Prior to a watch being considered suitable for Poinçon de Genève, a dossier must be produced containing numerous documents. Each watch must be ‘controlled according to technical and precision criteria’. The dossier must be submitted to the Poinçon de Genève office in order to obtain certification.

As mentioned previously, the auditors visit the factory about once per month. They will ask for an unassembled movement kit of their choice. Each component is checked piece by piece, ensuring it conforms to the control sample. If there are deviations from the specified standard, the auditors will request corrective action takes place and will then reinspect the parts at the next visit. If the component doesn’t meet the standard, the certification body can stop the assignment of the Poinçon de Genève hallmark to the calibre in question. As my host pointed out, this has never happened at Roger Dubuis.

In terms of the Roger Dubuis Excalibur Spider EON Gold 39mm, it takes approximately 30 hours to assemble and ‘control’ the movement. The assembly phase is done entirely by hand and takes approximately 8 hours. The time expended on making components is determined by the batch size, however, the Poinçon de Genève adds about 25% to production time in order to fulfil the certification criteria.

The Poinçon de Genève encompasses both aesthetic and technical criteria. This includes the specification of numerous components such as the jewels. Fundamentally, there must be no traces of machining on any part, therefore all Roger Dubuis’ components are retouched and decorated by hand.

The Roger Dubuis Excalibur Spider EON Gold 39mm and hand decoration

When hallmarking a movement or a case with the Poinçon de Genève, consideration has to be given to the act of stamping the surface. In some cases, contemporary materials preclude stamping. Roger Dubuis has pursued different ways of decorating contemporary materials such as carbon and ceramic. While the Manufacture fulfils the requirements of the Poinçon de Genève, it never stops investigating new and innovative materials.

When Roger Dubuis was deciding how to decorate the Excalibur Spider EON Gold 39mm, it rejected the highly popular Côtes de Genève motif. Although this form of decoration befits large surfaces, it does not suit the fine beams, typical of a skeleton movement.

Roger Dubuis’s technical department consider the geometry of components and select the most suitable forms of decoration. Indeed, the brand’s personnel are looking for the perfect marriage between the shapes of parts and the type of finish applied.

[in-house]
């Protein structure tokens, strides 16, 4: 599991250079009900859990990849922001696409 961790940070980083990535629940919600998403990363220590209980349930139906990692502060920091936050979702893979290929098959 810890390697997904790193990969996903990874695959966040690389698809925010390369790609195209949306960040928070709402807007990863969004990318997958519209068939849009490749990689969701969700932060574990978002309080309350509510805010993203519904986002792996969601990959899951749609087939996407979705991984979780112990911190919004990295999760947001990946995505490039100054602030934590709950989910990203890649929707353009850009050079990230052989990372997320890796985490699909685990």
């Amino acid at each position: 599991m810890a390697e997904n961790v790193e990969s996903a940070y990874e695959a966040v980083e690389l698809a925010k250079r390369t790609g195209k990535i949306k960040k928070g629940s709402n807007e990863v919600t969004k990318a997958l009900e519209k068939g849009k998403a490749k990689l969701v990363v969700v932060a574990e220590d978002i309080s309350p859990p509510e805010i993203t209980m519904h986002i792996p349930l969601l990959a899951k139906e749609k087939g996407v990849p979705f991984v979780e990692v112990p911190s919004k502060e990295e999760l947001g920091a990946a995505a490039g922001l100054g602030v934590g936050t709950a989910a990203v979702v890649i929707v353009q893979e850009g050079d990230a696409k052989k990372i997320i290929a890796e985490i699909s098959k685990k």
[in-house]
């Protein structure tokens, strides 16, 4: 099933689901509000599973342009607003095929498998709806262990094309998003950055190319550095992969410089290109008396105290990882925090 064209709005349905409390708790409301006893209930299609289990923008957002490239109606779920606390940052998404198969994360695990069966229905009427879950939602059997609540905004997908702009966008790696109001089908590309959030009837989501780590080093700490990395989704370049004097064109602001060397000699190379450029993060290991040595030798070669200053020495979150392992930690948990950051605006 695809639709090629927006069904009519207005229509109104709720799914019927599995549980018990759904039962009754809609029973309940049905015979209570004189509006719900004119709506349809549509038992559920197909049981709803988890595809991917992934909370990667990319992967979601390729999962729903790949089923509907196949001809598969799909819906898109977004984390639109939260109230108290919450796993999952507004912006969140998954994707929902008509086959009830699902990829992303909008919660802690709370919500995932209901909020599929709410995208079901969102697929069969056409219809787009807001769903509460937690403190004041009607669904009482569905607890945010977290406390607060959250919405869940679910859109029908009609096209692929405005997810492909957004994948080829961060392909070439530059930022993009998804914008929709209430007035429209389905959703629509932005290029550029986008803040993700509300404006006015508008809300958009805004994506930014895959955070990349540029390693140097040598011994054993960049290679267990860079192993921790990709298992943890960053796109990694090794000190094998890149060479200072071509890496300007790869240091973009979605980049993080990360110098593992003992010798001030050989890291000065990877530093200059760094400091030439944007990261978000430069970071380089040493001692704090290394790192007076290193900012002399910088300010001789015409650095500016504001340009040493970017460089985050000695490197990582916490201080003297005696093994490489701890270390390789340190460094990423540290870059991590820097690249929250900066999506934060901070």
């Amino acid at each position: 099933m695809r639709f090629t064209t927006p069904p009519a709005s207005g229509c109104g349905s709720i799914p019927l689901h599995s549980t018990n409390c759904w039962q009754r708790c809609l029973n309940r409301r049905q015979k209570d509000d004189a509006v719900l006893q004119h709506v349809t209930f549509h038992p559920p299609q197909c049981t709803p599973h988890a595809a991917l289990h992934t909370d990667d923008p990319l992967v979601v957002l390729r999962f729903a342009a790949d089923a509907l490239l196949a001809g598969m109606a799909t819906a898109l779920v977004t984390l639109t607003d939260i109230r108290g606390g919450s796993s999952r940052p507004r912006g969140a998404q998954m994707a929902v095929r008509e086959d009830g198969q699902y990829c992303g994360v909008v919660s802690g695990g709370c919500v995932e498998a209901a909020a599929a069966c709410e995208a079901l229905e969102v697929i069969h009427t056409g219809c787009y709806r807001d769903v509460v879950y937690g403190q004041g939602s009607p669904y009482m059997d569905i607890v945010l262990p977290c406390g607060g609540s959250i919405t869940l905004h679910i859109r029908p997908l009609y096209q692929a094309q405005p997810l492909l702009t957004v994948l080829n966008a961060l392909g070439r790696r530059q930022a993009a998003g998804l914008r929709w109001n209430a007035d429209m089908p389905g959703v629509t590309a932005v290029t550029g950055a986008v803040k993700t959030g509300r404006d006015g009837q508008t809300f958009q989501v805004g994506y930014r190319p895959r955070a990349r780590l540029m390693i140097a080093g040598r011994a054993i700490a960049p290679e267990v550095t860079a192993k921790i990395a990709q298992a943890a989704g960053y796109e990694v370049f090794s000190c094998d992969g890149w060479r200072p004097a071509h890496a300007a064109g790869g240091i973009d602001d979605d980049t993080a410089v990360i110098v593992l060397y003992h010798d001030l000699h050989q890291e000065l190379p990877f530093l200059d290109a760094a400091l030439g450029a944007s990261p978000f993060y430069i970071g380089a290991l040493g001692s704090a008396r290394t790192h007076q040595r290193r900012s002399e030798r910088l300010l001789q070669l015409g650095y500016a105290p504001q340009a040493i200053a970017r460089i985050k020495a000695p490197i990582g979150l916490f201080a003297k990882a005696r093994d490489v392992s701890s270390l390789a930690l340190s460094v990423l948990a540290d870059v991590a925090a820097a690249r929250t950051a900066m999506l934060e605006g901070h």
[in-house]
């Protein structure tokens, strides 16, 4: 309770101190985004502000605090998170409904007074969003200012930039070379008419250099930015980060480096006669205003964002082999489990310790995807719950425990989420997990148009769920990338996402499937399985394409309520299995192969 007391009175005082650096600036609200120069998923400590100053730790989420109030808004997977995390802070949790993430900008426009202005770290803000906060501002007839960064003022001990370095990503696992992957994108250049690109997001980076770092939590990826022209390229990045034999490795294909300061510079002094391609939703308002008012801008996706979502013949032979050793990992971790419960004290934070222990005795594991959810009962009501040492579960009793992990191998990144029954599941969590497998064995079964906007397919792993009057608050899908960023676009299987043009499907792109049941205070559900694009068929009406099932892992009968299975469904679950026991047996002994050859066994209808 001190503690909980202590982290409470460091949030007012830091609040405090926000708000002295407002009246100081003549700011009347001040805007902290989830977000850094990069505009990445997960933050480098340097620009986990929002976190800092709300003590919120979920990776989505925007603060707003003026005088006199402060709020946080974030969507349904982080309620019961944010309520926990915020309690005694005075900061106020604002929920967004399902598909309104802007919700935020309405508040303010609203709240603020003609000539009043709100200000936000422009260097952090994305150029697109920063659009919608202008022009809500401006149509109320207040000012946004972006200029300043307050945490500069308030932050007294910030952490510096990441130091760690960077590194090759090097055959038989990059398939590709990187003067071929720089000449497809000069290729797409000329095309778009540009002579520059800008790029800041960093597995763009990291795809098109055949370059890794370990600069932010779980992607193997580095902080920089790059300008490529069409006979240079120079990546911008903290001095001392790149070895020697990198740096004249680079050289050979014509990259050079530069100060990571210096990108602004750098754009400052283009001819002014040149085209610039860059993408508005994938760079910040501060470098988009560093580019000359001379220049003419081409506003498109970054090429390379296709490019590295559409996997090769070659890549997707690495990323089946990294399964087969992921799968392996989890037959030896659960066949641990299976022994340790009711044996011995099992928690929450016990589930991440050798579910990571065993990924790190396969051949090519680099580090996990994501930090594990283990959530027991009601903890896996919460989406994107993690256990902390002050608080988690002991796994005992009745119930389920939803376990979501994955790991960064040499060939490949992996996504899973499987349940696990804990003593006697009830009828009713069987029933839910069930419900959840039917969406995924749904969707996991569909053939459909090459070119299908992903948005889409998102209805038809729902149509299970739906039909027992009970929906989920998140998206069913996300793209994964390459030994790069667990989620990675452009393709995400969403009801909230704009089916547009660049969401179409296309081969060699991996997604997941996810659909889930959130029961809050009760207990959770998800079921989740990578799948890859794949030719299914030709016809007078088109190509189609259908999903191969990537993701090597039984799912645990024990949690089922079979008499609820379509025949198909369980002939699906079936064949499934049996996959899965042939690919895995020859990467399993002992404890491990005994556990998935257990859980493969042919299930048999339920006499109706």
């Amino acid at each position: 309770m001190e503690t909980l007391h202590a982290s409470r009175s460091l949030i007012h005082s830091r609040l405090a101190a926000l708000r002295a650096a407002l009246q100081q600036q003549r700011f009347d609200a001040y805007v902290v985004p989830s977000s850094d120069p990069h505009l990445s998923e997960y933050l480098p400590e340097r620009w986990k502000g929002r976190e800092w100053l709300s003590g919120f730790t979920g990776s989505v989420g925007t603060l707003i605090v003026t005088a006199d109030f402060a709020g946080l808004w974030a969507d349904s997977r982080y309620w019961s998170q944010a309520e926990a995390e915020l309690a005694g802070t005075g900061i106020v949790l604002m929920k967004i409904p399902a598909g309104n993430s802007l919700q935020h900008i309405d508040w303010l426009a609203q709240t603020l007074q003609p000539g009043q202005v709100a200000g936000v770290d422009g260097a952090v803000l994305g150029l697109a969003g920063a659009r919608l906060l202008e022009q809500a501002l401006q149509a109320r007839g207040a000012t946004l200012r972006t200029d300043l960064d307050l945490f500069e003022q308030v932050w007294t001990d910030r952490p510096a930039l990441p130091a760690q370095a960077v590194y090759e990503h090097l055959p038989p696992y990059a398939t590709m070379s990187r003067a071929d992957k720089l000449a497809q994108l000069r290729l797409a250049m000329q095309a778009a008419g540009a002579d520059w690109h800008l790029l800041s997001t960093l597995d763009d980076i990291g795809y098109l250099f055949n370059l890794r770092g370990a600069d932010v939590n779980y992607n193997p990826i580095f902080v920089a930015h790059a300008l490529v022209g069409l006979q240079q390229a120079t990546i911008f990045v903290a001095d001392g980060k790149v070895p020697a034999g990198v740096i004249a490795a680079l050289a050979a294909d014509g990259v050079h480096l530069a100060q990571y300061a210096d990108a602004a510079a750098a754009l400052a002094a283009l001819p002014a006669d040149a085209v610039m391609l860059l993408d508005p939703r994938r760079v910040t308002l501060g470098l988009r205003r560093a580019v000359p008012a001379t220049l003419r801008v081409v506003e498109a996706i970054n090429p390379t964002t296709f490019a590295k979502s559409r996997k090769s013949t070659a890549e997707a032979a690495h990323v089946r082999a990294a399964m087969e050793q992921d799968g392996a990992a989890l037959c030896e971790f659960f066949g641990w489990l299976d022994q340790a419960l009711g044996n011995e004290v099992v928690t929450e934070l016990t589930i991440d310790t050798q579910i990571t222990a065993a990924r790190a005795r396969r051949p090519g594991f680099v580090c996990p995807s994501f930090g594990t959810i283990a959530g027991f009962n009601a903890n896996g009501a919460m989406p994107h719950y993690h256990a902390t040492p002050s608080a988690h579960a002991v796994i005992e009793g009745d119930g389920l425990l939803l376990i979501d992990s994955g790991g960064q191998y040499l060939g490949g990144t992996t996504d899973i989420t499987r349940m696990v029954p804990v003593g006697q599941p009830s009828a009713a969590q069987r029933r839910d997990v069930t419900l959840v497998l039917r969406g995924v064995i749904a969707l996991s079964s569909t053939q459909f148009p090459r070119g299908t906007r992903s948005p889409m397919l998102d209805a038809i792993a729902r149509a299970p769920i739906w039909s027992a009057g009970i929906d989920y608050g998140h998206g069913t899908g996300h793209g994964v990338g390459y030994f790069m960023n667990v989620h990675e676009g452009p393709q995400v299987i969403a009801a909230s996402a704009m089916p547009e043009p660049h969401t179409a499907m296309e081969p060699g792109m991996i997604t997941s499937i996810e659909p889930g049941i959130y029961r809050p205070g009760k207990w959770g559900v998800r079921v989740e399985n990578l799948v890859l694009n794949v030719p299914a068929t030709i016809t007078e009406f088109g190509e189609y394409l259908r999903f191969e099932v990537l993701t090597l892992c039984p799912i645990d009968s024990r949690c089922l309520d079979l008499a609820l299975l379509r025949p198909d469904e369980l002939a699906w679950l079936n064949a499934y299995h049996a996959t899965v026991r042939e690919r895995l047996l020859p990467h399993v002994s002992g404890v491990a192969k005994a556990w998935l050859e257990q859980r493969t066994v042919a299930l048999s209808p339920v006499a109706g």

When discussing the Roger Dubuis Excalibur Spider EON Gold 39mm with a member of the brand’s technical team, he admirably conveyed the mindset behind the making of the watch. “There is perlage on the mainplate and the corners are highly polished. What is specific to the Poinçon de Genève is that you have exactly the same execution under the bridge, on parts that will only be seen by the watchmaker during assembly. This illustrates how the Poinçon de Genève is closer to a philosophy rather than merely complying with technical rules.”

Centre stage

The golden hour and minute hands on the Roger Dubuis Excalibur Spider EON Gold 39mm are openworked and feature diamond-shaped, luminescent tips. The minute hand floats above a pink gold plated flange, marked with transferred texts and a minute track. Meanwhile, a white ceramic upper flange sits above. Each hour is denoted with a diamond, save for 7 and 12 o’clock. These 10 diamonds are of VVS1 quality with a total weight of 0.60 cts.

The keyless works is partially disclosed. The Poinçon de Genève hallmark is presented adjacent the crown wheel, a suitable reminder of the model’s exalted finish. A flying tourbillon is positioned at 7 o’clock and features a pointer atop the cage, indicating the running seconds.

The German watchmaker, Alfred Helwig (1886-1974) invented the flying tourbillon in 1920. Like Abraham-Louis Breguet’s tourbillon, patented in 1801, the mechanism was designed to counter the adverse influence of gravity on the regulating organ, thereby improving accuracy. However, unlike a ‘conventional’ tourbillon endowed with upper and lower bridges, the flying tourbillon eschews the upper bridge, affording unrestricted views of the escapement, regulating organ and cage in motion. The notion of revealing more of the model’s inner beauty is wholly compatible with the brand’s ethos.

The tourbillon cage comprises 63 components and yet weighs a mere 0.55 grams. Surprisingly, this represents a 15% reduction in mass when compared with the previous model. This low mass ensures the tourbillon merely sips energy, contributing to the RD5105Q Calibre’s impressive 60-hour power-reserve. A further factor that has augmented the movement’s power-reserve relates to the wheels of the gear train.

With many gear trains, the energy transfer from the barrel to the escapement is inefficient. However, by using modern software, Roger Dubuis has optimised the shape of the teeth found on the wheels of the gear train, mitigating energy loss and thereby extending the power-reserve. It is this obsession with minutiae that helps Roger Dubuis repeatedly deliver excellence.